This year, farmers in Gippsland were lucky enough to experience a winter that provided enough rainfall to meet plant requirements. The arrival of spring along with an increase in temperature, wind speed and evaporation rate, leads to the need to irrigate.
Starting up irrigation at the right time, and doing system checks to make sure you are ready for the season will maximise the amount of pasture or crop you can grow and reduce the chance of breakdowns during the season.
Agriculture Victoria has provided some general pointers to help you ensure your readiness for irrigation.
Farmers with surface irrigation systems can take several steps to make sure their systems are working efficiently.
The first and most important step is to remove vegetation, silt or other blockages from channels and drains to make sure irrigation water flows well with minimum head loss.
Anything in your channels or drains that causes head loss slows down the flow of water and increases the chance of waterlogging or losing water to deep drainage, depending on your soil type.
Heavier soils will show waterlogging issues, such as reduced pasture growth and quality, while lighter soils will lose a lot of water to deep drainage. Ensuring water flows on and off the bay as fast as possible is key to efficient surface irrigation.
Another important step is to check your outlets for any damage that has occurred in the off season and repair any outlets that you know have leaks or other issues.
You also need to check that your reuse pump, should you have one, is running efficiently, and has been serviced and maintained appropriately.
Centre pivots and linear moves
If you’re an irrigator with centre pivot or linear move systems, the first step is to check your sprinkler chart and ensure the sprinkler package matches the chart and your machine.
It is recommended that sprinkler and regulator packages be replaced every 10,000 hours at a minimum. Sprinklers account for over 70 per cent of your system’s performance, so it is vital to get this part of your machine right.
While you are there, turn the machine on and inspect it for any broken or leaking sprinklers, and make sure your end gun and booster pump, if you have one, turns on and off in the correct places.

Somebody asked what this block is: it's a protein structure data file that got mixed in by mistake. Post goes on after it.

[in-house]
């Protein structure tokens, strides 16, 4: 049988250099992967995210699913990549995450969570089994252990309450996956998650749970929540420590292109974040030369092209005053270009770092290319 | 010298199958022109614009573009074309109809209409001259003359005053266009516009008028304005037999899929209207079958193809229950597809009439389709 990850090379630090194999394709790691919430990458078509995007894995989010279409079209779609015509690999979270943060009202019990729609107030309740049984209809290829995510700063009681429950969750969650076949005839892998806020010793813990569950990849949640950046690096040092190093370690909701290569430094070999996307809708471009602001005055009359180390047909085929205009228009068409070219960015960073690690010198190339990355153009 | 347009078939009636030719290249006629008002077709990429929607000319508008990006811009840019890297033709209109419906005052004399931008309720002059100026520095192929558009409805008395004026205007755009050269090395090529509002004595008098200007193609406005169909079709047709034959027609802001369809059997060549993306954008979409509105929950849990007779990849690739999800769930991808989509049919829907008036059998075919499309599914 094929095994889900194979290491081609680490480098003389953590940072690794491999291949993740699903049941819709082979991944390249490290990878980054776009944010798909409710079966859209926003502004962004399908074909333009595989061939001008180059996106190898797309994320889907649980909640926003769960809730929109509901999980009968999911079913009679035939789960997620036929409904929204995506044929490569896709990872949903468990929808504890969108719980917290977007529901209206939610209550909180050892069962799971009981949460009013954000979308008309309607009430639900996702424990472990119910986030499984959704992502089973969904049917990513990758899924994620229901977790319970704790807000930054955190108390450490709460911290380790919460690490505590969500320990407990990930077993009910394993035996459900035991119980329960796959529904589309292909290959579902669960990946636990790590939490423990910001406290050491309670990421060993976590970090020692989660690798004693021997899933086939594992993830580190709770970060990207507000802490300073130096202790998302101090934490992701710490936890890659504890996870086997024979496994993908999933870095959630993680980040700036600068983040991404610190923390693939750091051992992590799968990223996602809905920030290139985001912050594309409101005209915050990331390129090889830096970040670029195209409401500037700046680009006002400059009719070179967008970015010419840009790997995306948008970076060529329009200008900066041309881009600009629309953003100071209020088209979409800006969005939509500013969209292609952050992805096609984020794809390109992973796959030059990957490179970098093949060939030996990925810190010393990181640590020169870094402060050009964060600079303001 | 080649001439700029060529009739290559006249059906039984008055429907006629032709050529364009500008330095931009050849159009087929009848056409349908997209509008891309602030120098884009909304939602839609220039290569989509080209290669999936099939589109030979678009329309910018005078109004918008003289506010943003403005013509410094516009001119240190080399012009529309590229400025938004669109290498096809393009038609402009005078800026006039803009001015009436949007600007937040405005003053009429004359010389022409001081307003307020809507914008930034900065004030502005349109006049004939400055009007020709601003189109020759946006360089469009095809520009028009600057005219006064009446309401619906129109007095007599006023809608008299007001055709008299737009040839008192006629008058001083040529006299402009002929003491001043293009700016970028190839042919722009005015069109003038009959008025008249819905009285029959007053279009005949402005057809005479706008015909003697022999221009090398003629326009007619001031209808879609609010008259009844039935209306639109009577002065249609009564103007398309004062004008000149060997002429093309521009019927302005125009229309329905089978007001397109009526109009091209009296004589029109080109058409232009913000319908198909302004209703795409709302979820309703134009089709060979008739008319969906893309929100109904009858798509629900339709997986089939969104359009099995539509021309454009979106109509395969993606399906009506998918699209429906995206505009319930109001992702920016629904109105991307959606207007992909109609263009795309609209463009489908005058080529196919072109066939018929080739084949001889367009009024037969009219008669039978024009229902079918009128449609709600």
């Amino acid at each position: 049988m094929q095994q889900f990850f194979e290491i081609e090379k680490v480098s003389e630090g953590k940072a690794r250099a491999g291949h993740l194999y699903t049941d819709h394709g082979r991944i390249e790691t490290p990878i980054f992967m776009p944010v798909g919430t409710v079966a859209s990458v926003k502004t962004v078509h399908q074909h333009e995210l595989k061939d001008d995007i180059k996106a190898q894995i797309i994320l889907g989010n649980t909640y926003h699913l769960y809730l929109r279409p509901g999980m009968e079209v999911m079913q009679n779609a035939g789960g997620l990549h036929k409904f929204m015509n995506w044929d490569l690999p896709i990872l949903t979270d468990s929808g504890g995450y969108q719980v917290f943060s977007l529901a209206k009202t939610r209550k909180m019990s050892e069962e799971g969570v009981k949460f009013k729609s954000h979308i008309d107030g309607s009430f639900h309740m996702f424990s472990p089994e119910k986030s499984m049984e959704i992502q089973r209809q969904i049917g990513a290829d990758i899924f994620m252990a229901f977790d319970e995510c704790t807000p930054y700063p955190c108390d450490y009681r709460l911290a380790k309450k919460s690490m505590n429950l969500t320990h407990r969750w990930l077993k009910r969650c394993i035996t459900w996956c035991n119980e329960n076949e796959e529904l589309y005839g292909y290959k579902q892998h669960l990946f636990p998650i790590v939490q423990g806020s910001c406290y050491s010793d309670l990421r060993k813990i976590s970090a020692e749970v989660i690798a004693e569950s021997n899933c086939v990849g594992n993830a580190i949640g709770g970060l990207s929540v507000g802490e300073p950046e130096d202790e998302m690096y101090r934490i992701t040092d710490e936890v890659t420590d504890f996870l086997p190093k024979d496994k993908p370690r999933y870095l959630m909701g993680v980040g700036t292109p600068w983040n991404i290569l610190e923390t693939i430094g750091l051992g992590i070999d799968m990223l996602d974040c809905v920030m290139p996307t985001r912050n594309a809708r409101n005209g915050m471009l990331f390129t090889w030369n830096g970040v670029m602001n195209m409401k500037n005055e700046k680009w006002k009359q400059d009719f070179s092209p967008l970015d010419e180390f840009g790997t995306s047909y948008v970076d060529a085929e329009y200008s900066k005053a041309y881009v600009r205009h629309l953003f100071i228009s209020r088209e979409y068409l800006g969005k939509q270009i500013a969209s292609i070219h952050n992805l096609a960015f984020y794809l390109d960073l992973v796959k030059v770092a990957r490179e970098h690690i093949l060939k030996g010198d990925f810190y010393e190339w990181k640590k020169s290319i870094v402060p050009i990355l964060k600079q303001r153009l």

At this stage, checking the pressure at the pump that supplies the system is also important to ensure the entire machine can run at the correct pressure. If the pressure is too high it will waste energy and money, while lower pressure than recommended will decrease the uniformity of the system.
While the machine is running, measure the system water pressure with a pressure gauge at the second span, middle span, and last sprinkler. This will help ensure the system is running at the correct pressure to supply the spans and the end gun or will highlight pressure problems that need to be corrected.
A useful tip is to also check the tyre pressures; tyres that are too highly inflated can exacerbate wheel tracking, whereas low pressure can increase resistance and in extreme cases the tyre can come off the rim.
It’s also a good time to check if your pump is running efficiently and has received appropriate servicing and maintenance.
If you are pumping from a river or on-farm storage that contains solid trash such as sticks, leaves, or large amounts of sediment, consider a screen on the suction to decrease the amount of litter entering the pivot and potentially blocking the sprinklers.
Fixed sprays/bike shift laterals
Irrigators with fixed or lateral sprays need to ensure their pumps are operational and supplying the correct pressure for their spray systems.
Higher pressure than what is needed will waste energy and money, while lower pressure than recommended will decrease the uniformity of the system. Regular maintenance and servicing of pumps can more than pay for itself, ensuring correct functioning and preventing breakdowns.
The next step is to check all visible infrastructure (lines, hydrants, posts, sprinklers) for damage or leaks, and unblock any sprinklers that are clogged.
These tips can help you make the most of your irrigation system and season.
A well-functioning system and correct scheduling of irrigations will set you up for efficient and optimal pasture production.